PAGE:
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Determinants And Consequences Of Foreign Indebtedness In Colombian Firms

During the nineties the performance of many emerging economies was linked to their access to foreign capital and its impact on the real exchange rate. Colombia was not an exception, as it experienced a sharp boom and bust cycle during the period. Although a number of studies have attempted to explain the recent underperformance of the Colombian economy, few attempts have been made at analyzing firm-level data. In this paper, we rely on information for a large sample of firms during 1995-2001 (nearly 8000 firms on average) and examine the determinants of foreign indebtedness as well as the effects on firm performance of holding dollar debt amid changes in the real exchange rate (i.e. the so called "balance sheet effect"). While size is the most robust determinant of dollar indebtedness, matching seems to take place, to the extent that firms in more open sectors and exporting firms have higher shares of dollar debt. In spite of the limited amount of dollar indebtedness of Colombian firms in general, our estimations suggest there is a negative balance sheet effect on firms' performance (i.e. on profitability). On the other hand, the interaction of dollar indebtedness with the real exchange rate is generally not significant in our investment regressions.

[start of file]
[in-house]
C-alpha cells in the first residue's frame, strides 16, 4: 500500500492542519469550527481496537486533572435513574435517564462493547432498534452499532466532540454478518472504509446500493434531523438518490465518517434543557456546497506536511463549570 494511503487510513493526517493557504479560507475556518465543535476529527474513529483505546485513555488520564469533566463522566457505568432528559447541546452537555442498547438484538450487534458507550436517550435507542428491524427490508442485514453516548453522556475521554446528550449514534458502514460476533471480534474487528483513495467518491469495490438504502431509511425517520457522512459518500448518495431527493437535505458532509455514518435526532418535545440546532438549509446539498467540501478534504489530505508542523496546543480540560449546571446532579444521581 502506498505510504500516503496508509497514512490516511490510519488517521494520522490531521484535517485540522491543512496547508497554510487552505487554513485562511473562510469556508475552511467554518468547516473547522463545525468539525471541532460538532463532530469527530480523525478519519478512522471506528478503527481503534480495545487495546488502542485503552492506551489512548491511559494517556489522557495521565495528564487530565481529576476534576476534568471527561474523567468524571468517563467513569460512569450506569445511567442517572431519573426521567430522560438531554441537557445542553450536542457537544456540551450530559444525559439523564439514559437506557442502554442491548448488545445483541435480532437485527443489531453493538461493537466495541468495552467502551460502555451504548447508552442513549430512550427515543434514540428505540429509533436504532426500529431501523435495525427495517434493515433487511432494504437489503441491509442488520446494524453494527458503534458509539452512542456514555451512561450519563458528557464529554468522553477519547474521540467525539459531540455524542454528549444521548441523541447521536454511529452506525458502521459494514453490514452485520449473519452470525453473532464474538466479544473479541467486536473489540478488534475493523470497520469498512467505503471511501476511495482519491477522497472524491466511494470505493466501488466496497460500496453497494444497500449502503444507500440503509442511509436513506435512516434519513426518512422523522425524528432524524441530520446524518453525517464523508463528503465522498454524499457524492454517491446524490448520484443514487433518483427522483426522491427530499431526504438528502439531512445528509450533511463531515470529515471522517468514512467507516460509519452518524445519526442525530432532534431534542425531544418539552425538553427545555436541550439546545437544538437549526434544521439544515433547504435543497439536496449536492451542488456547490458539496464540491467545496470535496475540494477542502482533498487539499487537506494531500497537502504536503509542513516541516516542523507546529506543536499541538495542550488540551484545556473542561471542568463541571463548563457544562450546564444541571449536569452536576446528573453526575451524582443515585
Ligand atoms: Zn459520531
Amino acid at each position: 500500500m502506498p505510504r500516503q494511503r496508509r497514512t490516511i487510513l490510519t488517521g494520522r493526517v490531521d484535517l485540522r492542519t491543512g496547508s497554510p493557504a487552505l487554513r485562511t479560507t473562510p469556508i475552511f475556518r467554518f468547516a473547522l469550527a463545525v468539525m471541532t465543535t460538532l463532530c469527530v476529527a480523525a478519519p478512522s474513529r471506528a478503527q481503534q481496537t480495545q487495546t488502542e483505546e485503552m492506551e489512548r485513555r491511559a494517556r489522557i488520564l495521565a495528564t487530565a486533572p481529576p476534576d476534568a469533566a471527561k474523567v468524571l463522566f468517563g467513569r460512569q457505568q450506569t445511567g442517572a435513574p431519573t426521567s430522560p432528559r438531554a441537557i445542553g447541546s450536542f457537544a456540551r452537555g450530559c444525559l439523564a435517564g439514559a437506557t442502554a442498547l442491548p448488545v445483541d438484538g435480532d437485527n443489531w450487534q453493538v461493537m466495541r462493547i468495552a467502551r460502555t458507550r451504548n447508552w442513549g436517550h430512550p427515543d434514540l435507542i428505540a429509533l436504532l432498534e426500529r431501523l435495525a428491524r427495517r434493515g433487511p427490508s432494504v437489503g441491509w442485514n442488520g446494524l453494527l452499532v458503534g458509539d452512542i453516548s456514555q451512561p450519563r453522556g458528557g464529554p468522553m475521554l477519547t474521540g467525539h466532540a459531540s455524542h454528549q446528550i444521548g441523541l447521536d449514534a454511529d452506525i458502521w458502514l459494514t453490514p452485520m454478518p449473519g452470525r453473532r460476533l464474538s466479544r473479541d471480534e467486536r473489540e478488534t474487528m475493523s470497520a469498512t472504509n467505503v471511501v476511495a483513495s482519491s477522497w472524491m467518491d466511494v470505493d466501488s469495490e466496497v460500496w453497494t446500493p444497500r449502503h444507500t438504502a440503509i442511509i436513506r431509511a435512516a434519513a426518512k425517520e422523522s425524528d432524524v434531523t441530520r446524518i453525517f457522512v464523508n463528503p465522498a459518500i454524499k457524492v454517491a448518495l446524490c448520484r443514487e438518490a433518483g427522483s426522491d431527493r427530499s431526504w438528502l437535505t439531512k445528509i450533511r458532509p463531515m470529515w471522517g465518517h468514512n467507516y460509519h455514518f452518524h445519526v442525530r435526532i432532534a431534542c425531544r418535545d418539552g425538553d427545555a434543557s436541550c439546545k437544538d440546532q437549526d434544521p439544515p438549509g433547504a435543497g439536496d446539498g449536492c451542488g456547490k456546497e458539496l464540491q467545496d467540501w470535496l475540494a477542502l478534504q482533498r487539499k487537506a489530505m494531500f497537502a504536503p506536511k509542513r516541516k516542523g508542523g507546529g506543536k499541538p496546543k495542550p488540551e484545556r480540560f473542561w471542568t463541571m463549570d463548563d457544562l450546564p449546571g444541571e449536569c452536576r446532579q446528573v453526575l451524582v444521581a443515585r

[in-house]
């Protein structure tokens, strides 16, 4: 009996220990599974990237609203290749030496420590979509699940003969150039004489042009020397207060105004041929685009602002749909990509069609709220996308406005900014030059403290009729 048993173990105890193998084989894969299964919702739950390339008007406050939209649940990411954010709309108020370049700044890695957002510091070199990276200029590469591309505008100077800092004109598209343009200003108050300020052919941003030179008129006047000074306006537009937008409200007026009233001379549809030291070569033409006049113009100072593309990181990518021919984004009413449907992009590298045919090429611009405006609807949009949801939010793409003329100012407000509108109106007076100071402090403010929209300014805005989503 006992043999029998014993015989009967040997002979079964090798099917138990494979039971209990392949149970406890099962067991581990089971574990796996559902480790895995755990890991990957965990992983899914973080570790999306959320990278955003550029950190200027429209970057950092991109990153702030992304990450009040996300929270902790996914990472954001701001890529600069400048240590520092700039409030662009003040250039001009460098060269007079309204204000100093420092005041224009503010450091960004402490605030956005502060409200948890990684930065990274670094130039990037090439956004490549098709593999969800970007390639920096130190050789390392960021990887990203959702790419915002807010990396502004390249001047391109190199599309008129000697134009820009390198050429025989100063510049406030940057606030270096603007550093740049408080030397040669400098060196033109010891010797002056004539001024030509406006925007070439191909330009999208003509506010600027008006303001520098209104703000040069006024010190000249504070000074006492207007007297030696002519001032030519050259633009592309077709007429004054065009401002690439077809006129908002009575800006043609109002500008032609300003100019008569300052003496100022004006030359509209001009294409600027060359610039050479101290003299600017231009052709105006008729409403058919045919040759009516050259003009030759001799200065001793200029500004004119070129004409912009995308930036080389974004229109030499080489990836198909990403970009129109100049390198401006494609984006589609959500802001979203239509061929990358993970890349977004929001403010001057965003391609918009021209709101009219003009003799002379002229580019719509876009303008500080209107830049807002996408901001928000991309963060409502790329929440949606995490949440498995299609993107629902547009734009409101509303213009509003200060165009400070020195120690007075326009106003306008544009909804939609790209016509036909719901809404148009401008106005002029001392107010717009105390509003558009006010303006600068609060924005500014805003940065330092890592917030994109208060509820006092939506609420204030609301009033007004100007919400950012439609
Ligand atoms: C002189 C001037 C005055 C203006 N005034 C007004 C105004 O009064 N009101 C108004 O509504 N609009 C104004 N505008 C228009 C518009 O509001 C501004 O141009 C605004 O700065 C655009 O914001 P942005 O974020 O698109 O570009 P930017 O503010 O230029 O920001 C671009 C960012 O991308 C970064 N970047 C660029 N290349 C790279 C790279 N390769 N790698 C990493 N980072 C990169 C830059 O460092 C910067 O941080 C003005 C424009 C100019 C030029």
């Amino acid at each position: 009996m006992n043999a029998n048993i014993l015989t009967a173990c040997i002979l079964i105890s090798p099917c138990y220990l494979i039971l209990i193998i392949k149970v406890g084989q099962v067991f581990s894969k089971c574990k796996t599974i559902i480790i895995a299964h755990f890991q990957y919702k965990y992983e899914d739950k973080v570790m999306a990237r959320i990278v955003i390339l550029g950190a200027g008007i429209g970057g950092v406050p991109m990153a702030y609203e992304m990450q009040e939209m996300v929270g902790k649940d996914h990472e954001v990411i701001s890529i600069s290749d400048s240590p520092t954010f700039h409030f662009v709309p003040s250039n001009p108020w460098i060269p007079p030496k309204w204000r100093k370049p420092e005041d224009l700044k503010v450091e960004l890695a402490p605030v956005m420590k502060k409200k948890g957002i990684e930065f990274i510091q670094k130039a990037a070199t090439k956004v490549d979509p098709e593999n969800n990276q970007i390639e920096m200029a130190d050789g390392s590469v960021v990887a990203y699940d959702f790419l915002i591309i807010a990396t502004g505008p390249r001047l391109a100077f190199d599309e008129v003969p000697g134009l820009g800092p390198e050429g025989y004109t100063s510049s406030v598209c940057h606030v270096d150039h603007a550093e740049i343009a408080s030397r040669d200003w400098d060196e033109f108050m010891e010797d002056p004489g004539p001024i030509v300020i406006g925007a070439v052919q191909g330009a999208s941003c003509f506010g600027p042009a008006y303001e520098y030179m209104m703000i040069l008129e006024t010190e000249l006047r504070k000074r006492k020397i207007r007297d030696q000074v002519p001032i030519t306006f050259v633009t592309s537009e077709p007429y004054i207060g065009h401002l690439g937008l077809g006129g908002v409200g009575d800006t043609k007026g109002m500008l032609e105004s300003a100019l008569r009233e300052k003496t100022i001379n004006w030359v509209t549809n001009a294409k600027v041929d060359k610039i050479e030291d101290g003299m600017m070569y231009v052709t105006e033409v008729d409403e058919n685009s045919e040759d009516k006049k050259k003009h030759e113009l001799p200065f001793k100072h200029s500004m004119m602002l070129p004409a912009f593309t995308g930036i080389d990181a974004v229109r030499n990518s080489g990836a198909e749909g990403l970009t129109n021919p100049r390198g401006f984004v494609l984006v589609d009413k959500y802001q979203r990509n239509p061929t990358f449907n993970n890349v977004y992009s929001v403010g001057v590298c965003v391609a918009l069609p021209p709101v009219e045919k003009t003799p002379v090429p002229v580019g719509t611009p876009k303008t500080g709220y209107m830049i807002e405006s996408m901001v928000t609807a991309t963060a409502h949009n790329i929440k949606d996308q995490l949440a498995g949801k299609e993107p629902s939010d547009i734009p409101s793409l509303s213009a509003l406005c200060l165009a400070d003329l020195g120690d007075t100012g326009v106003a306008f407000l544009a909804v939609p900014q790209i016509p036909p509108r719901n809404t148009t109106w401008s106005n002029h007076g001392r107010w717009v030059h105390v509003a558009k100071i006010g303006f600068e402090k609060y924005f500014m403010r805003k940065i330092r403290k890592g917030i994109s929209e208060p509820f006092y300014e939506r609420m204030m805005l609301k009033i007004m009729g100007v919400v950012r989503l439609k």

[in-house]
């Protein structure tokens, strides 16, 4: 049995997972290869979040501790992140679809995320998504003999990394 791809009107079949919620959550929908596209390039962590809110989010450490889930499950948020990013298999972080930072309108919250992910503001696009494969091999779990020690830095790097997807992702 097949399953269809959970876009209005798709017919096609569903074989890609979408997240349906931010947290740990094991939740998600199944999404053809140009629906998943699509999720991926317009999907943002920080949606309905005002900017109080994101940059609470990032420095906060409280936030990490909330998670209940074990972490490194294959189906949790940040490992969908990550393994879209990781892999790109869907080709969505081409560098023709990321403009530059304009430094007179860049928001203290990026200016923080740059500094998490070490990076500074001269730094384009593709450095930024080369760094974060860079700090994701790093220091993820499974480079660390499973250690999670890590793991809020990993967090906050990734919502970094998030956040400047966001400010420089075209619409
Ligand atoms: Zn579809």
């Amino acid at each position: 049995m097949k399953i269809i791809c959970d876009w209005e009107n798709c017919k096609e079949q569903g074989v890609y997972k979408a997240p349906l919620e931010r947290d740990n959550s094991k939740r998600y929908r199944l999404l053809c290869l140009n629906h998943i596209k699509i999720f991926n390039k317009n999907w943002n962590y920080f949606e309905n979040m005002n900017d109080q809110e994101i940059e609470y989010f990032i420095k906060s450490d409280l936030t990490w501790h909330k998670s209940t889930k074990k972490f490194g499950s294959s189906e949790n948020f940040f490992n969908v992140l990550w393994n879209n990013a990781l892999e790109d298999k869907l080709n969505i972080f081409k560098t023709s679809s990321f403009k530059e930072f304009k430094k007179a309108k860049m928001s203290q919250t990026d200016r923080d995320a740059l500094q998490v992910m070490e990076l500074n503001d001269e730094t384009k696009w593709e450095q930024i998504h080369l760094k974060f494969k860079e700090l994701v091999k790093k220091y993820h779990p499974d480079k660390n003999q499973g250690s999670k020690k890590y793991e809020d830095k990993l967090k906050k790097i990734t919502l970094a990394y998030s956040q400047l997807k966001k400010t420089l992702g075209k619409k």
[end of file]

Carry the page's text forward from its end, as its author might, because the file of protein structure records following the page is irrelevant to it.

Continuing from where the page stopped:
Juan Carlos, Echeverry; Leopoldo, Fergusson; Roberto, Steiner; Carmila, Aguilar.
Palabras clave:
balance sheet effects, Colombia, devaluation, investment